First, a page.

Second of all, the drive to contribute has to burn in you – I am very hands off, which is great if you have plans for what you’d like to do and just need a sounding board or technical assistance every now and again. It’s dreadful if you need someone to ‘manage’ you – I’m just not that guy. There are expectations of contribution (as outlined in the Notiques Doctrine at http://drakkos.co.uk/help/tutorials/creator/notiques_doctrine.html), but nobody is going to be looking over your shoulder to make sure you meet them. All that will happen is that some point I or someone else will notice and bring it up, and if that doesn’t fix things then we’ll part company. The upside of this though is that you get a tremendous amount of creative freedom. I hardly ever assign projects, although I will make plenty of suggestions if nothing comes to your mind. I expect people who are creating here to contribute as much to the game story and ethos as to the code – you have a lot of leeway in bringing whatever you’d like to develop on to the game. If you can come up with an in-game reason for why something should be so, we’ll make it game canon and include it.

Third of all, I don’t expect anyone to have any coding experience to begin with, but I do expect everyone to be willing to learn. That is inevitably going to be a self-directed thing – we have a textbook (http://www.monkeys-at-keyboards.com/epitaph.pdf), and I am always available to answer questions, toss around ideas, and point you in the right direction for examples[3]. I will even give suggestions for exercises or projects you can take on to master the language. But in the end, I can’t learn this stuff for you and even if I could I wouldn’t be doing you any favours by doing so. You have to be willing to take on the commitment to learn a complex topic in a niche programming language. Again there’s an upside though – I learned everything important about programming from developing on a MUD, and that’s despite my having done a degree in software engineering. It’s a great environment to learn how to do this kind of stuff, and the ability to program is a real, marketable skill. In the end too, you don’t need to be a code guru to be an excellent creator – you just need to know enough to make your vision come to life.

Finally, this is a time consuming hobby. If you can only devote a few hours a week, you’re not going to be able to make much progress on anything. You have to have time to burn, and you have to be willing to burn that time on Epitaph. I can assure you it’s so much more rewarding than sitting slumped in front of a TV, but I also have to assure you that it’s hard work for which you don’t get paid.

For new creators, I would be anticipating a primarily (but not exclusively) area development role. On some MUDs this might be considered as a ‘builder’ position, but here it’s a lot more than that. Area development here involves a lot of writing, it’s true – but it also involves developing a game story, creating interesting characters and interactions, and it involves the development of interesting and involving quests. If you have a particular kind of game system you want to try out, that’s well within your wheelhouse. If you have unique functionality in mind, then incorporate it into the area. It’s not at all sitting in front of a word processor describing the same stone in twenty different ways – it’s interesting, varied work that offers every opportunity to excel and shine.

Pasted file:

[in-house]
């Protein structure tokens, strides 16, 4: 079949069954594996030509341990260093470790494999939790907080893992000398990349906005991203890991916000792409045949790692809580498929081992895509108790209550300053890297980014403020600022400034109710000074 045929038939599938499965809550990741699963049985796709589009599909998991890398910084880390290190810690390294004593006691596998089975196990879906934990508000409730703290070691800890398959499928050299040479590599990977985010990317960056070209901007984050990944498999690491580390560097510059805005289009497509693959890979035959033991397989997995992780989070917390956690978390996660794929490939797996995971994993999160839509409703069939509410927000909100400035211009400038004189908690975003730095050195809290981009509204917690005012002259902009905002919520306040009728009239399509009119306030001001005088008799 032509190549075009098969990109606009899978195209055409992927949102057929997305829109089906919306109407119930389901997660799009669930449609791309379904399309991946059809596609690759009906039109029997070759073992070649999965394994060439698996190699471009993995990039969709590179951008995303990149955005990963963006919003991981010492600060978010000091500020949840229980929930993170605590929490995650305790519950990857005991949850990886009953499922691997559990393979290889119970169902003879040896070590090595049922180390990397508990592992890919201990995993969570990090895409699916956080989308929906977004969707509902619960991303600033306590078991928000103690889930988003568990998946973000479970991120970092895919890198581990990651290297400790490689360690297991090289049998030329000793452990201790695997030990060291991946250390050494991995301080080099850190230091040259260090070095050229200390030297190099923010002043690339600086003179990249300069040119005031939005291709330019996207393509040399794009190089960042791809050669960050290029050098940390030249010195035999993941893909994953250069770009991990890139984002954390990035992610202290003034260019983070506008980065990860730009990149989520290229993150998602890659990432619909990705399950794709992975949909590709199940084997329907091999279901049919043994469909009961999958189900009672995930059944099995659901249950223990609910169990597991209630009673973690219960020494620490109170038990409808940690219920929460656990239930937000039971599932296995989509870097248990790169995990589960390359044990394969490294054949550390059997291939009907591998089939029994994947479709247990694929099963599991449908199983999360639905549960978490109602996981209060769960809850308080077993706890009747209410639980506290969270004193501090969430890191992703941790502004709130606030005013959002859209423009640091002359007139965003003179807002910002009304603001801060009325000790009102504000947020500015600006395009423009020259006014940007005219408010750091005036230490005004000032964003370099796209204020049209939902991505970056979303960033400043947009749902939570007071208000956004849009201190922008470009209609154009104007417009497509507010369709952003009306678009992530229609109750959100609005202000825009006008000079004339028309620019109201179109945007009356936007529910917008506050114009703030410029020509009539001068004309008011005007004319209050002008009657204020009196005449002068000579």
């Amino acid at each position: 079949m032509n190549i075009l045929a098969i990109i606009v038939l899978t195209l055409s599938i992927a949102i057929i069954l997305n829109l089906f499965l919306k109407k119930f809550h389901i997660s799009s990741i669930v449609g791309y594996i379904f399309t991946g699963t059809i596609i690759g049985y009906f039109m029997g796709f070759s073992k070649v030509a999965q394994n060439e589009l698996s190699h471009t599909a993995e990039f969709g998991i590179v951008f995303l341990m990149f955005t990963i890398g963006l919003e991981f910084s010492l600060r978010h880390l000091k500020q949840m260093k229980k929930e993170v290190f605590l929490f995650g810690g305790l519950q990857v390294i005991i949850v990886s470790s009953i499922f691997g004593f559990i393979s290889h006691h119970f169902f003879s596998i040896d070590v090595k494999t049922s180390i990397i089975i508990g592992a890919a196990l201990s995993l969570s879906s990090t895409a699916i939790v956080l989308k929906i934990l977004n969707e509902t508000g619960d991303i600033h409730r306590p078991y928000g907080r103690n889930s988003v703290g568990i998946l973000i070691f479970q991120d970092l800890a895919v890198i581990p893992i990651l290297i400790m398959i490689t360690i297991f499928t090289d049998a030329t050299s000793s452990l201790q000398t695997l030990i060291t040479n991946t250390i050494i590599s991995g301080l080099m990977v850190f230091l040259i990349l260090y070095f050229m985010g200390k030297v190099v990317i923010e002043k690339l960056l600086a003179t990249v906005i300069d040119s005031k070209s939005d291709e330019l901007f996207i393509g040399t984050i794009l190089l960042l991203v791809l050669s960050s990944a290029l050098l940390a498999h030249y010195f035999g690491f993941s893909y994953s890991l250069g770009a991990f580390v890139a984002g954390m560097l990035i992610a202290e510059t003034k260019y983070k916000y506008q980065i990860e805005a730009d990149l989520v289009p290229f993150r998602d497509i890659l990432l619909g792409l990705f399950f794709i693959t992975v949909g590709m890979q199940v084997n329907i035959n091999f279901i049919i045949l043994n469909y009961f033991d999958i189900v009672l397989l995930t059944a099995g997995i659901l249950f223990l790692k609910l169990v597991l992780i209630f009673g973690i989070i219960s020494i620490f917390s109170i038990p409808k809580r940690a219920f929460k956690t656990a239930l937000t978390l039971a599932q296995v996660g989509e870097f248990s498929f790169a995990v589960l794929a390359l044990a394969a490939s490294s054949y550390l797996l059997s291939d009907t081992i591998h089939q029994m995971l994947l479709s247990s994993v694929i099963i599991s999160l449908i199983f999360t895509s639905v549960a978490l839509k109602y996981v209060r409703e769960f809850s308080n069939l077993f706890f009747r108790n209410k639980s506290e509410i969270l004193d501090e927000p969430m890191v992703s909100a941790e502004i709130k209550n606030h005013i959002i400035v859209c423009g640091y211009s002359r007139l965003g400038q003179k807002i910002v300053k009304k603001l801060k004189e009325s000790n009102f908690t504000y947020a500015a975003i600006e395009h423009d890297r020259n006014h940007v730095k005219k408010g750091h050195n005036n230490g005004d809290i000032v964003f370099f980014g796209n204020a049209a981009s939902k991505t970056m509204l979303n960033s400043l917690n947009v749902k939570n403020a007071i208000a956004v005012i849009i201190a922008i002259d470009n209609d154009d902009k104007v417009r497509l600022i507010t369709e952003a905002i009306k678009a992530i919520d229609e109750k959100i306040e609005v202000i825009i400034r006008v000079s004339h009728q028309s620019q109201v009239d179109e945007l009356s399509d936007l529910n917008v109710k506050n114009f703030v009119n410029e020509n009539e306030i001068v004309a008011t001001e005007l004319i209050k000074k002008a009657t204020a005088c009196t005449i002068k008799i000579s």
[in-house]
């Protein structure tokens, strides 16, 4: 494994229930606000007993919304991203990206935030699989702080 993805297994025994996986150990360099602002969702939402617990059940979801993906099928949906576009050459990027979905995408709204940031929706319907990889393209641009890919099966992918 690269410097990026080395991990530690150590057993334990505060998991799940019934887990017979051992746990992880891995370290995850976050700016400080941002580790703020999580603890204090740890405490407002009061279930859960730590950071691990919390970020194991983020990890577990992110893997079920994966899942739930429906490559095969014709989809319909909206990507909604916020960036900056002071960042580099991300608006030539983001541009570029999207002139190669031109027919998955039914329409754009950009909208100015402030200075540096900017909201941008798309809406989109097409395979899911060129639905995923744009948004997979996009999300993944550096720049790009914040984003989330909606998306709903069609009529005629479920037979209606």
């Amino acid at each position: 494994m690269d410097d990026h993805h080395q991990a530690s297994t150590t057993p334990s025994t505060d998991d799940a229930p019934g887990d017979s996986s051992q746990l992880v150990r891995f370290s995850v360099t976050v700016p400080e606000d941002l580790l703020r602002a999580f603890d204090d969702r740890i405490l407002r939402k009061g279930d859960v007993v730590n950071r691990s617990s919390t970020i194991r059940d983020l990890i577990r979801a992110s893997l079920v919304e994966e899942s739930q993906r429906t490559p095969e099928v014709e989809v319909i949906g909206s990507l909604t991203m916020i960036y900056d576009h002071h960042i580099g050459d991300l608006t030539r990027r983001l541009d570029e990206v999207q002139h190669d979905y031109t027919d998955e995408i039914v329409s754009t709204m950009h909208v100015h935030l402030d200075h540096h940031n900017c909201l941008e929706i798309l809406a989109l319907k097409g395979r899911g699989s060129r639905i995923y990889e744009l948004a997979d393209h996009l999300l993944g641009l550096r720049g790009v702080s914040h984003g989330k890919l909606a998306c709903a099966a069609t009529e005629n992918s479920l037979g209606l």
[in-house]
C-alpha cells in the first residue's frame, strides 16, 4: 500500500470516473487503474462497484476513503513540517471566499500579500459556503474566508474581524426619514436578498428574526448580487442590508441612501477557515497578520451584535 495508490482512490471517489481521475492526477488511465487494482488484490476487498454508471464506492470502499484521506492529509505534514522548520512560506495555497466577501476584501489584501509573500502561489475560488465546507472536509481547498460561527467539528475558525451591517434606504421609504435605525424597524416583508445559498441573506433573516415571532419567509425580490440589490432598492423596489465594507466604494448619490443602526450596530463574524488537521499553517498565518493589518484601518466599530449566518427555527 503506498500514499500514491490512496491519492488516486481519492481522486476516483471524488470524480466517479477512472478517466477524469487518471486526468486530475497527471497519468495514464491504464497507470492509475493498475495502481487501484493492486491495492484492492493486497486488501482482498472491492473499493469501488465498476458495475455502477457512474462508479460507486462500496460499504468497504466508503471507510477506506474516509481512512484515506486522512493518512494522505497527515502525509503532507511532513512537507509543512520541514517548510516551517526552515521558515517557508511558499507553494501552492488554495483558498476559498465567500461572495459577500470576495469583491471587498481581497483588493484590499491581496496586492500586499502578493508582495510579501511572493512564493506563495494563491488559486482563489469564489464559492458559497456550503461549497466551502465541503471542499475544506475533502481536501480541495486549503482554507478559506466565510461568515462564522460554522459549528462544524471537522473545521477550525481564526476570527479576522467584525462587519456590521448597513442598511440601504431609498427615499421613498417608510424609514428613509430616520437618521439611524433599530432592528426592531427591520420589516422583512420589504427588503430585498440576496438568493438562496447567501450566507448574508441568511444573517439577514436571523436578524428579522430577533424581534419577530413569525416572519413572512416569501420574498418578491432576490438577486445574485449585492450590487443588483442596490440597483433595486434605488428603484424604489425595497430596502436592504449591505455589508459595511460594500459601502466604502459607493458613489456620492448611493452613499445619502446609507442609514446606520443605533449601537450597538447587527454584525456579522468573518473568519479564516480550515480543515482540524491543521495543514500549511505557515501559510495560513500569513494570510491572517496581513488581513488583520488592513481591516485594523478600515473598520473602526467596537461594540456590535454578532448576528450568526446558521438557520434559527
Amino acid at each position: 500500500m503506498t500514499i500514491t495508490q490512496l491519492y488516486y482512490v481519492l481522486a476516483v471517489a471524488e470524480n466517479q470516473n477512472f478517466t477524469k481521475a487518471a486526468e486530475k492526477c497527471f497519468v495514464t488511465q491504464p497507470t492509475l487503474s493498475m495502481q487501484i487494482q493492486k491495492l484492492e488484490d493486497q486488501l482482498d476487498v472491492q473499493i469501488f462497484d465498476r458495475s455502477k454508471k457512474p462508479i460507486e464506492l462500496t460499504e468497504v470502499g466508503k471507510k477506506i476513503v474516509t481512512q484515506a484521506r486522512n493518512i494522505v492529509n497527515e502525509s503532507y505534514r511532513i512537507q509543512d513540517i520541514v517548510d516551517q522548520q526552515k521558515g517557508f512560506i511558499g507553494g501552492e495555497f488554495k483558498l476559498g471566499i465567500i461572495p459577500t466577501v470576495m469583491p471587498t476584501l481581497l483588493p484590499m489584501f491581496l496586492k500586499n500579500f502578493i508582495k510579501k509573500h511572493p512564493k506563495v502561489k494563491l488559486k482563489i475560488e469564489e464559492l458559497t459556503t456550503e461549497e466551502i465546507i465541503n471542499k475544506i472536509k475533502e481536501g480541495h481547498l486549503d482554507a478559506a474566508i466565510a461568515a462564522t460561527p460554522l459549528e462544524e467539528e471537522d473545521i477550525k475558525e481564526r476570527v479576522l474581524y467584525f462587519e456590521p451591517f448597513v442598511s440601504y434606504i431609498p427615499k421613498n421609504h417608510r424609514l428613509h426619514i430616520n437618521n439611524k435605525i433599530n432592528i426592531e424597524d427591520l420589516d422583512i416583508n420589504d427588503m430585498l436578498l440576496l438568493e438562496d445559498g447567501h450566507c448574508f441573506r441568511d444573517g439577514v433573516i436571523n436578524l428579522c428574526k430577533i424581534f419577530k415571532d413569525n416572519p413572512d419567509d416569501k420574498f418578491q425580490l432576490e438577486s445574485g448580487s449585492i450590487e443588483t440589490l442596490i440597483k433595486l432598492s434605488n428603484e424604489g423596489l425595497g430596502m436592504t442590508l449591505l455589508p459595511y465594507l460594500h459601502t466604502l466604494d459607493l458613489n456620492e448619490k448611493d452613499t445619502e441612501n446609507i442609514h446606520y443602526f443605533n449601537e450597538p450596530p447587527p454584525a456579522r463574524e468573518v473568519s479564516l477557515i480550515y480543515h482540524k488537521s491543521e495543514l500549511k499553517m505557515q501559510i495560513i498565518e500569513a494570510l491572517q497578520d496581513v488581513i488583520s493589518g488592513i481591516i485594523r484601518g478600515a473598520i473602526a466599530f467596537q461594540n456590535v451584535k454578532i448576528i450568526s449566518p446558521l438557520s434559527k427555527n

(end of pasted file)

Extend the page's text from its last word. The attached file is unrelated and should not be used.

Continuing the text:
Now, I’m sure that is TLDR for a lot of potential recruits – it’s probably a good thing they left us when they did because one thing I don’t do is shut the hell up. Those of you who survived to the end, aren’t discouraged by how I described the role, and think that they have what it takes should do the following things:

* Log on to Epitaph (if you haven’t already) and play for a bit. This is a mandatory first step, because if you don’t know the game you don’t know the game design philosophy. I’d expect a day or two of playing time before considering anyone.

* Read the Notiques Doctrine and have a skim over the Epitaph survival guide. The former will tell you what would be expected of you, the latter will show you how you go about doing it. Don’t stress the code too much – as I say, I am perfectly willing to help you with mastering it as long as you are willing to put in the work.

* Throw an application into http://drakkos.co.uk/secure/applications.c – that way we all get to see it and have a think about what you have to say. We’ll get back to you very quickly if we possibly can.

If you want an informal chat about all this first, feel free to grab me online when I’m not idle. Or you can drop a mail to drakkos@nospam.imaginary-realities.com (remove the nospam) or even send me a message on G+ or Facebook if that’s your bag.

As a final aside, I am also willing to consider people who don’t want to actively develop but feel they could contribute in some other capacity. I won’t give any examples of that because I don’t really have many in mind (I’d quite like someone who would be willing to handle the rules and punishments side of things), but if you have skills or experience you’d like to lend to our efforts, I’d be very happy to discuss the possibilities with you.

Oh, and a final final aside – this is a special pitch I’m making to people who read the blog for now, because you guys are the cream of the crop as far as possibilities go. If I don’t get much interest from this, I’ll make a more open recruitment pitch somewhere else. But for now, mum’s the word eh?

Regards,

Drakkos.

[1] I think we even fall into the ‘large’ category on the various MUD listing sites.

[2] If I said the conversation was often full of tasteless, hateful, racist, sexist jokes I would be very much putting a positive spin on it. It’s so much worse than that. There is no topic off-limits for jokes on the creator channel. Just, you know, make it funny.

[3] In real life, I have been a teacher/lecturer of programming for about ten years, and there’s even reason to believe I’m not bad at it.